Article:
In the 1990s, there was no New York City skyline without the Twin Towers. They hobnobbed with Lady Liberty and the Empire State Building on any souvenir plate or T-shirt. They flanked Superman or supported King Kong on movie posters. They were such markers of Manhattan as to be critic-proof.
The centrality and iconicity that made the World Trade Center a target — the biggest buildings in the biggest city in the U.S., two for one — gave many a focus for tributes in the wake of their destruction, 20 years ago, on Sept. 11. From memorial flowers and candles on the Brooklyn Promenade overlooking their absence, to calls for rebuilding, to the twin searchlight beams of the Tribute in Light, to the eventual form of Michael Arad and Peter Walker’s 9/11 Memorial — where the towers’ exact footprints are rendered as eternal voids — the Twin Towers were celebrated as symbols of strength.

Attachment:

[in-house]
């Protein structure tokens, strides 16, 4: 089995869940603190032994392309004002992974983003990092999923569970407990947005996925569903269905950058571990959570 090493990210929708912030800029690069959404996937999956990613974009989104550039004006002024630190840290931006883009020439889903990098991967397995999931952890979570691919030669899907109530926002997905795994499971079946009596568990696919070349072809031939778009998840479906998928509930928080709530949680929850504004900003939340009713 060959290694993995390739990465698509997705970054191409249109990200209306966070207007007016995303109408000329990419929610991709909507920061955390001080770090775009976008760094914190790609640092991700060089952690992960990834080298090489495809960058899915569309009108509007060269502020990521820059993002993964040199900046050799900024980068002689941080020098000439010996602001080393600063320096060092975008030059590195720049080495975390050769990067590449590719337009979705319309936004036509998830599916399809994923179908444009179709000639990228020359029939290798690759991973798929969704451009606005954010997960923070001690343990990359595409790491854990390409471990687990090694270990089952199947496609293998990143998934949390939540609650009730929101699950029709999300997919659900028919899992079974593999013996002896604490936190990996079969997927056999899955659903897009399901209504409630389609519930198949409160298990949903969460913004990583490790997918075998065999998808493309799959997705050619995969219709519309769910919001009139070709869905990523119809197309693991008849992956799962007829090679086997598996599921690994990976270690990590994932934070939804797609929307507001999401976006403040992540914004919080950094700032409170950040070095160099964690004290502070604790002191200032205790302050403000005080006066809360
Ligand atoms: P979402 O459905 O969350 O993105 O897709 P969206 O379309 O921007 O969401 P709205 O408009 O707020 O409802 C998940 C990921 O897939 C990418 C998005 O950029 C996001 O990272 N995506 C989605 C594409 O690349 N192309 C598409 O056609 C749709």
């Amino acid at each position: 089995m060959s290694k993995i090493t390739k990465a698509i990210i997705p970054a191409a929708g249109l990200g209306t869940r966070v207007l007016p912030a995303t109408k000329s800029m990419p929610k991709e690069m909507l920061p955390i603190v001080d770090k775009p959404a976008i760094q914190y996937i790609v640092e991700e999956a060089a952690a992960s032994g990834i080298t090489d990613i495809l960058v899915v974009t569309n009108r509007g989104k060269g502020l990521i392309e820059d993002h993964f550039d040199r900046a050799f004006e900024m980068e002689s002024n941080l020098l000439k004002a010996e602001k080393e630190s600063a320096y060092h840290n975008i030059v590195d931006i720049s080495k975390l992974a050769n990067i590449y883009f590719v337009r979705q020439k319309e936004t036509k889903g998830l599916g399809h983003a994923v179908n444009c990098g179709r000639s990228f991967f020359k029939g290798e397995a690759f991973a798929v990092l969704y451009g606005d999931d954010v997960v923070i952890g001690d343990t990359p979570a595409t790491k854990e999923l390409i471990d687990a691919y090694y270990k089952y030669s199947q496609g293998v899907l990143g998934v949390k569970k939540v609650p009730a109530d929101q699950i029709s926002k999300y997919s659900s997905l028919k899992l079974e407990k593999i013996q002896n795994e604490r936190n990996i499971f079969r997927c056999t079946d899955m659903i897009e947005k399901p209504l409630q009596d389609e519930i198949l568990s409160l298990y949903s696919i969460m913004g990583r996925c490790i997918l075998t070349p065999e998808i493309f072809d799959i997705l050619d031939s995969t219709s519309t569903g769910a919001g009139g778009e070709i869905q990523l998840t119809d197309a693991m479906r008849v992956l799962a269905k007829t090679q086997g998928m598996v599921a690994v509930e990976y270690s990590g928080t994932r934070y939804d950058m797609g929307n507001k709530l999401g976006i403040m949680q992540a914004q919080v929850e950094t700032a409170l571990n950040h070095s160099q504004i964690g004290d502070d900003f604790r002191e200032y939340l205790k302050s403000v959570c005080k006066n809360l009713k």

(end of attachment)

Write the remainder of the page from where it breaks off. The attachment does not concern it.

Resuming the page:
But it wasn’t always this way. Both the towers and their architect, Minoru Yamasaki, were criticized upon their completion, with racist and misogynist language dogging their Japanese American designer. The Twin Towers, which at first seemed a career-making commission, ultimately sabotaged Yamasaki’s career and confidence, their long double shadow putting everything he designed after 1973 in the shade.